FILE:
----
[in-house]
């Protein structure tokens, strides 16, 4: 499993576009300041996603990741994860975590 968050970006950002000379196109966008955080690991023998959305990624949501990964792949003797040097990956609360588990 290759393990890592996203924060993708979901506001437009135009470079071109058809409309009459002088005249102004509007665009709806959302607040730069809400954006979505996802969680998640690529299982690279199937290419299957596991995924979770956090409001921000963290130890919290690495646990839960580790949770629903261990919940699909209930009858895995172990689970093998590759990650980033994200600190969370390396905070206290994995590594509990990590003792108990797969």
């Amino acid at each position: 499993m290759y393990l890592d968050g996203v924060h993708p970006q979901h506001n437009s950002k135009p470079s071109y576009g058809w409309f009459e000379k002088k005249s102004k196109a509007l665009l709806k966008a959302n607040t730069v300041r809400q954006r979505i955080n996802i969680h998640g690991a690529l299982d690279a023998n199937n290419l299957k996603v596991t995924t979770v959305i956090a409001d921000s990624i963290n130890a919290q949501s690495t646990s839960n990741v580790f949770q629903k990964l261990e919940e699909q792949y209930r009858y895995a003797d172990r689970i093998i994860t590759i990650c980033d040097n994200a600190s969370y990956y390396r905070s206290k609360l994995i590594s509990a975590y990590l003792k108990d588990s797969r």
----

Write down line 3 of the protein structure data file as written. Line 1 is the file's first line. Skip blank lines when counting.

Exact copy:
């Amino acid at each position: 499993m290759y393990l890592d968050g996203v924060h993708p970006q979901h506001n437009s950002k135009p470079s071109y576009g058809w409309f009459e000379k002088k005249s102004k196109a509007l665009l709806k966008a959302n607040t730069v300041r809400q954006r979505i955080n996802i969680h998640g690991a690529l299982d690279a023998n199937n290419l299957k996603v596991t995924t979770v959305i956090a409001d921000s990624i963290n130890a919290q949501s690495t646990s839960n990741v580790f949770q629903k990964l261990e919940e699909q792949y209930r009858y895995a003797d172990r689970i093998i994860t590759i990650c980033d040097n994200a600190s969370y990956y390396r905070s206290k609360l994995i590594s509990a975590y990590l003792k108990d588990s797969r």